|Southeastern Forests and Climate Change (E-Unit)
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Project Learning Tree’s Southeastern Forests and Climate Change e-unit is designed for educators seeking to teach high school students about climate change impacts on forest ecosystems, the role of forests in sequestering carbon, and strategies for reducing greenhouse gas emissions and adapting to changing climatic conditions.
Activities in this e-unit build on basic concepts about climate, the forest carbon cycle, forest ecosystems, and genetics. With its application of climate change to forest ecosystems and management, this e-unit is best suited for use by life science, biology, agriculture, and environmental science teachers. The activities are designed for students in grades 9 through 12, though can be easily adapted for middle school or college students.
Stepping through Climate Science
This activity provides an overview of the connections between forests and climate. Students create a timeline of climate science over the past 200 years and gather information from U.S. Forest Service video about climate mitigation and adaptation strategies for forests.
Clearing the Air
Students learn about the scientific evidence supporting climate change, use this information to evaluate and improve conclusions some people might draw about climate change, and participate in a role-play to negotiate solutions. Through this activity, students explore the nature of science and better understand why there are various perspectives about climate change.
Atlas of Change
Students use the online Climate Change Atlas from the US Forest Service to explain the effects of climate change on the future distribution of suitable habitats for forest types, tree species, and bird species in the southeastern US.
The Changing Forests
In small groups, students learn about research that is helping forest managers monitor and respond to climate change using new tools and management techniques.
Managing Forest for Change
Students explore the connection between forests, climate change impacts and management strategies for creating resilient forests. Students draw these connections in a system diagram, a tool that helps them see the system.
Mapping Seed Sources
Students use growth data from loblolly pine forests to identify genetically different populations and project where trees with certain characteristics are likely to thrive in changing climatic conditions.
Carbon on the Move
Students imagine they are a carbon atom and take part in a simulation that allows them to cycle through biological and physical systems. Group work and class discussions allow students to better understand carbon pools, quantities, fluxes, and residence time–with an emphasis on how human activities can affect where carbon goes.
Students measure trees near their school and calculate the amount of carbon stored in individual trees. Students compare the carbon sequestration potential for land-use types in their state, compare this to the amount of carbon released by human activities, and then discuss forests’ ability to sequester atmospheric carbon.
The Real Cost
Through a simulated shopping activity, students learn about life cycle assessments and the potential impact of their consumer choices on the environment. They explore questions such as: What factors do we use to make decisions about the products we buy? What are the hidden environmental costs of everyday items? Who should pay for these hidden costs?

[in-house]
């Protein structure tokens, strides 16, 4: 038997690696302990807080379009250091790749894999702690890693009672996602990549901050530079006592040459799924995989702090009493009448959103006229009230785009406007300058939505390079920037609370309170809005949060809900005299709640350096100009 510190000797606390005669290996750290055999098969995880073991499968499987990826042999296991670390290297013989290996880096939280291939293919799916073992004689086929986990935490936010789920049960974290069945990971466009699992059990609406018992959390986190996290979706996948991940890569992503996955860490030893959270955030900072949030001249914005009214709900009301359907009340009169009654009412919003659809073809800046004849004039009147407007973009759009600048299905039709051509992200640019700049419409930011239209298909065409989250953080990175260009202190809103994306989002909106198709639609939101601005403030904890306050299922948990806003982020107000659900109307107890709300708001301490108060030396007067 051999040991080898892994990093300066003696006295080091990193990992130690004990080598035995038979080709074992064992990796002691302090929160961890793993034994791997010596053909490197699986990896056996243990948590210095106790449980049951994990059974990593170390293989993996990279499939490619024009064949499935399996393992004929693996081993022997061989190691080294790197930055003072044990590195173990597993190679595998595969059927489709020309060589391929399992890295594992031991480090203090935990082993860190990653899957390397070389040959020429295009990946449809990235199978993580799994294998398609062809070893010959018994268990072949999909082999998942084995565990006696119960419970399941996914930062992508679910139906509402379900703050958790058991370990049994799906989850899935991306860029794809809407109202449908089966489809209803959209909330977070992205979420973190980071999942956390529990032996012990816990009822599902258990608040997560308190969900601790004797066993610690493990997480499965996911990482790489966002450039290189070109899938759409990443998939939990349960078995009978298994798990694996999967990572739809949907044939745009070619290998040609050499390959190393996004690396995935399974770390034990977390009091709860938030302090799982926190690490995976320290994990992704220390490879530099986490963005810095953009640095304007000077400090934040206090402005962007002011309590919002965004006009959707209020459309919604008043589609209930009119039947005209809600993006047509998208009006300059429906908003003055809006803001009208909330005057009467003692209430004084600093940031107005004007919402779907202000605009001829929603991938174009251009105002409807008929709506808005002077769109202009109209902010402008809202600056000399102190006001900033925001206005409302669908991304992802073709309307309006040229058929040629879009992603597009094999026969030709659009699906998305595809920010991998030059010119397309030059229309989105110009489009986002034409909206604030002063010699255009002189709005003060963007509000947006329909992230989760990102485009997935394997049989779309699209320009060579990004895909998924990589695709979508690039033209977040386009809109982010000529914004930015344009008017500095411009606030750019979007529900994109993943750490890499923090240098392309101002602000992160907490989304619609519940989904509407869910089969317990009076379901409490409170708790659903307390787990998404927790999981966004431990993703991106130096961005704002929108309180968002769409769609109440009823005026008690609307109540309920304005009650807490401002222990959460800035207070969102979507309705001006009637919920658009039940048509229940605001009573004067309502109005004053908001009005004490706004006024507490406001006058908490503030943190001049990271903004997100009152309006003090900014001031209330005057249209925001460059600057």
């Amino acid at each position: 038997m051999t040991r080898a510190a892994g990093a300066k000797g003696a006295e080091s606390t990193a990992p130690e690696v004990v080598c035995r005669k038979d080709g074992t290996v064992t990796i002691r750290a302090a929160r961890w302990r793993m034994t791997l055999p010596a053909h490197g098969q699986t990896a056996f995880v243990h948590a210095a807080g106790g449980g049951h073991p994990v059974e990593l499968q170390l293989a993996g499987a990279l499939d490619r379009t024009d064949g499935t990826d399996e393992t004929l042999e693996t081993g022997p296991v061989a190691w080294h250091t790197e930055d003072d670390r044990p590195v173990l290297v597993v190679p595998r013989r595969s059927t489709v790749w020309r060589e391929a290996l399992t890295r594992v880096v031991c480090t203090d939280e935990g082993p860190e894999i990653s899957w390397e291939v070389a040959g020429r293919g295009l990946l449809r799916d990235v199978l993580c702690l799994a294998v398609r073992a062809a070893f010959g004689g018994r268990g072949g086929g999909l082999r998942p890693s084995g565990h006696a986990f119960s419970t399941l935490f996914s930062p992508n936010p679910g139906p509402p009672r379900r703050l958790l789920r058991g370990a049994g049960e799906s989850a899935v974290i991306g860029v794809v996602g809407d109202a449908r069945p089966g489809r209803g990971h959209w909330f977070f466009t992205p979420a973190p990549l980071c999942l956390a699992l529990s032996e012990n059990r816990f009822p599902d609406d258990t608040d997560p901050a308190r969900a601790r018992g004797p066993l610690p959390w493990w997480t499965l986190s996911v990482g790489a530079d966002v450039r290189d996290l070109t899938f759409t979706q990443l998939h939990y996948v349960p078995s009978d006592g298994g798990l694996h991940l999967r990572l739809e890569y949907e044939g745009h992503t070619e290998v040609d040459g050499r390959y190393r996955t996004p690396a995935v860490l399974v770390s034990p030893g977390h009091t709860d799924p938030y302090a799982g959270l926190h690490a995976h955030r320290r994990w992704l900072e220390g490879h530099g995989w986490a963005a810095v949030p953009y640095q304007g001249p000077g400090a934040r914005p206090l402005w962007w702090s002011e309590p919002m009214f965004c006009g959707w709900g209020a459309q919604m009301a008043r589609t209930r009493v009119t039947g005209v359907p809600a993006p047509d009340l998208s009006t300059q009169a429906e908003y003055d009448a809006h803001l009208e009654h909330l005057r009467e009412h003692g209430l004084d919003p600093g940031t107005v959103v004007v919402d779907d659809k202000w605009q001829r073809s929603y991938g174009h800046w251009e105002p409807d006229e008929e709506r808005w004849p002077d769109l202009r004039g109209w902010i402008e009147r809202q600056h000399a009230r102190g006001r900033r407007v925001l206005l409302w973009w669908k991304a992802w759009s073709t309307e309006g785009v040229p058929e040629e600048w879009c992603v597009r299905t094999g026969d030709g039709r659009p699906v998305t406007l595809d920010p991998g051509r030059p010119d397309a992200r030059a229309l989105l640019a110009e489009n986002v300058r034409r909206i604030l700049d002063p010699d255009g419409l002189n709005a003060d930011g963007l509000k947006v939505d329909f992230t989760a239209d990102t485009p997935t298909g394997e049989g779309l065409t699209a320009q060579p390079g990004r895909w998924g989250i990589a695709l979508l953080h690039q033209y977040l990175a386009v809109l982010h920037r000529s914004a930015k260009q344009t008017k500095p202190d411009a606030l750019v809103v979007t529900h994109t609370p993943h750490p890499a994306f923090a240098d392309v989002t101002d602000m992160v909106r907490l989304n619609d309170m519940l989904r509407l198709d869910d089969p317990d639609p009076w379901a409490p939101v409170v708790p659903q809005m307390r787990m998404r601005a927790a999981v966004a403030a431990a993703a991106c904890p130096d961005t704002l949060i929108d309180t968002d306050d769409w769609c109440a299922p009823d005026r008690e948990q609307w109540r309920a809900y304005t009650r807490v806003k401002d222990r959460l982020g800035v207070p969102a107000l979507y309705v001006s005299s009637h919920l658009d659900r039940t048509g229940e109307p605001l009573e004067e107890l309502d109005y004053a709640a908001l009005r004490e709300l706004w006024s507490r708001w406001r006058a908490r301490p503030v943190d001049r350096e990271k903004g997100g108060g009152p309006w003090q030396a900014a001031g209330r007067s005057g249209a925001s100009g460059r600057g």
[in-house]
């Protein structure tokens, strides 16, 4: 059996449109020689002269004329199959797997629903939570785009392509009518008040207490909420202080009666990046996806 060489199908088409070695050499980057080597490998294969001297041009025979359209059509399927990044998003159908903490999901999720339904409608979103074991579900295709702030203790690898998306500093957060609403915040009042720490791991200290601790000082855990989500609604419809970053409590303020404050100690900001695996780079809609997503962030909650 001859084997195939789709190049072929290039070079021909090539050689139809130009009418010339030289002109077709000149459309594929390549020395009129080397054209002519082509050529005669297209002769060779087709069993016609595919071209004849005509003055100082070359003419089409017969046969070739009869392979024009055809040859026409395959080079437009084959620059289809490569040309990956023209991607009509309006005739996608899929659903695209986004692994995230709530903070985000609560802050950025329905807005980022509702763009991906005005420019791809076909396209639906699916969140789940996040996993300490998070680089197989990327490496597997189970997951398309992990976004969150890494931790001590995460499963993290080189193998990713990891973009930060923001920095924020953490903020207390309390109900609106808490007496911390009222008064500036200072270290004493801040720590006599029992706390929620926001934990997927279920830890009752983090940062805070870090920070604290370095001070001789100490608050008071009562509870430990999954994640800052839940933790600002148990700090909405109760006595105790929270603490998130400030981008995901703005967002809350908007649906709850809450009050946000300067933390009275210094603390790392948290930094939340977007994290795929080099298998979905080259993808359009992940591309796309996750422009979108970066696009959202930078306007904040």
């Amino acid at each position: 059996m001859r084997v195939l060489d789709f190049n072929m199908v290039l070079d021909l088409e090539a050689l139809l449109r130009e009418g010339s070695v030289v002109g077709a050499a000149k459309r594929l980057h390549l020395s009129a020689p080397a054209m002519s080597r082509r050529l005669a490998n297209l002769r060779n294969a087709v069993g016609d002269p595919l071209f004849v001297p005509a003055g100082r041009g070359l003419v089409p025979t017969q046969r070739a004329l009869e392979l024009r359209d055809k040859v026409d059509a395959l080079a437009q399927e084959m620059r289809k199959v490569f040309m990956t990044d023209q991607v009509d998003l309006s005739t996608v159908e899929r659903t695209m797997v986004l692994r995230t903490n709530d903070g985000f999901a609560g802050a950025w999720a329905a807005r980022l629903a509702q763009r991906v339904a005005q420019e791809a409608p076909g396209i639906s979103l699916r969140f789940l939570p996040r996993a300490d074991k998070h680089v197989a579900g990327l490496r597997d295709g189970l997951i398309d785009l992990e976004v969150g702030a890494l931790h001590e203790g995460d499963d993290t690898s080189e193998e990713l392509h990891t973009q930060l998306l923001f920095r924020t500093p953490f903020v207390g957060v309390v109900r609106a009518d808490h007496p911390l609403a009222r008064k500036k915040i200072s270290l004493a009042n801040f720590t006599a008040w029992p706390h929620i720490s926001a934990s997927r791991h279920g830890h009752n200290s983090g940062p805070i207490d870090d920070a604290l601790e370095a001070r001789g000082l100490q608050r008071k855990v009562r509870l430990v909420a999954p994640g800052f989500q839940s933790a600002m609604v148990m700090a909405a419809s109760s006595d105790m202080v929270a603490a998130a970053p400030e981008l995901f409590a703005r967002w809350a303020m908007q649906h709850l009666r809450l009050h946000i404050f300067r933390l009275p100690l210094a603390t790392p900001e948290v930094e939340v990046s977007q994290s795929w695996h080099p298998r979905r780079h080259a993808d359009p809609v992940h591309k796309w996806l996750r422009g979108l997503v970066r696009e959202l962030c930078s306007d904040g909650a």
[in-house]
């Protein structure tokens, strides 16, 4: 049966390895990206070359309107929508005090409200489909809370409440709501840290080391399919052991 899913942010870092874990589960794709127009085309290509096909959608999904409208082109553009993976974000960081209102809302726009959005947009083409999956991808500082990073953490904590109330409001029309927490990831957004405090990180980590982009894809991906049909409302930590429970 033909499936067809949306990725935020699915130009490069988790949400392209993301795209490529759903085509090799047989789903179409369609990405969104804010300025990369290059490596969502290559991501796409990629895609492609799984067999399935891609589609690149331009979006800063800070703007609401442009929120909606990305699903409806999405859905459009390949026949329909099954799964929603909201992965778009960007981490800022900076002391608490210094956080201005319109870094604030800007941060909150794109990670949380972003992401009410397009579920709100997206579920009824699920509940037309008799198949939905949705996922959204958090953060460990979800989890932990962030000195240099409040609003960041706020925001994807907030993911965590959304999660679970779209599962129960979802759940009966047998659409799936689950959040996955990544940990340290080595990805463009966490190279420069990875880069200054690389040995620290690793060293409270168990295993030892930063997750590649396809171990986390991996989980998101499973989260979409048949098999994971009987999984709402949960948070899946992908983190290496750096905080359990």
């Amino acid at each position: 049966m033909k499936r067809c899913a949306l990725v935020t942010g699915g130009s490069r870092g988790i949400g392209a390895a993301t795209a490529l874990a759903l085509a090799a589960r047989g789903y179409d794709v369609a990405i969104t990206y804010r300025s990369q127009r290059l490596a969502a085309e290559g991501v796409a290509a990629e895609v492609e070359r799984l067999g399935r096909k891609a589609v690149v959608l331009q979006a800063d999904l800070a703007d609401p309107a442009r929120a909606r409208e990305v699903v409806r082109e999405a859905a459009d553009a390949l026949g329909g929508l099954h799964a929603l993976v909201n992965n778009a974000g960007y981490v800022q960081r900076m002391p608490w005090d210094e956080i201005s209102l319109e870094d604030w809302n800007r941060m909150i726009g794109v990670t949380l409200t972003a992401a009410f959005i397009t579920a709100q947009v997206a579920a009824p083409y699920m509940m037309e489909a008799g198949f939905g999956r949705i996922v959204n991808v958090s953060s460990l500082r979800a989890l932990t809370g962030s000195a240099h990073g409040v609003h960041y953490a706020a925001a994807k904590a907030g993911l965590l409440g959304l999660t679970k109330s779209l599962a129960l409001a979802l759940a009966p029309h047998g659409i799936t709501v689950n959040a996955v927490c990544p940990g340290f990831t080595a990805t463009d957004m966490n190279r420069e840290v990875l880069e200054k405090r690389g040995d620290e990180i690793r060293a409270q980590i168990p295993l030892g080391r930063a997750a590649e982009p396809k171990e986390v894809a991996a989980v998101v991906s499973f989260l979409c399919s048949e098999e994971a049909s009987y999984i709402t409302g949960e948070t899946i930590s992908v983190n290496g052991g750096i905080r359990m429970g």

Adventures in Life Cycles Assessment
By performing a play through group presentations, students investigate life cycle assessment (LCA) data for three types of outdoor dining furniture (plastic resin, cast aluminum, and pine) and make conclusions about relative impact of the products on global climate change.
Life Cycle Assessment Debate
After a debate where students compare products, students develop a set of life cycle questions that can be used to guide their consumer choices.
The Carbon Puzzle
In this group activity, students assess a series of facts to understand how to manage plantation forests to maximize the removal of atmospheric carbon and practice cooperative learning and graph interpretation skills.
Future of Our Forests
Student teams review what they have learned in this module by compiling a report of the future of forests in Southeast US. Students can share their knowledge by writing a letter to their state or county forester, city arborist, a local newspaper, community leaders, or other audiences that are relevant in your area.
Starting a Climate Service-Learning Project
This activity provides guidance for students to plan an environmental action project related to forests and climate change solutions in their community.
This e-unit was produced in partnership with the University of Florida and PINEMAP—a regional education, research, and extension program focused on southern pine management and climate change funded by the USDA National Institute of Food and Agriculture[VB2] .
For instructional resources and professional development tailored to your state’s standards and environment, contact your state PLT Coordinator www.plt.org/yourstate.
“I especially appreciated the lack of bias in the module. I mean forests were not always portrayed as the ‘savior of the climate’. A diversity of perspectives were included.”
– Middle School Science Teacher, Arkansas
“The activities help make the research questions meaningful, and the videos with graduate students help convey the relevance on current scientific endeavors.”
– PLT Facilitator, Florida
“This activity [Stepping through Climate Science] not only introduces climate change, but also reviews how scientific evidence from different sources over time leads to new discoveries and further research. This evidence can also create new governmental policy or change outdated policy.”
– Environmental Science and AP Environmental Science Teacher, Florida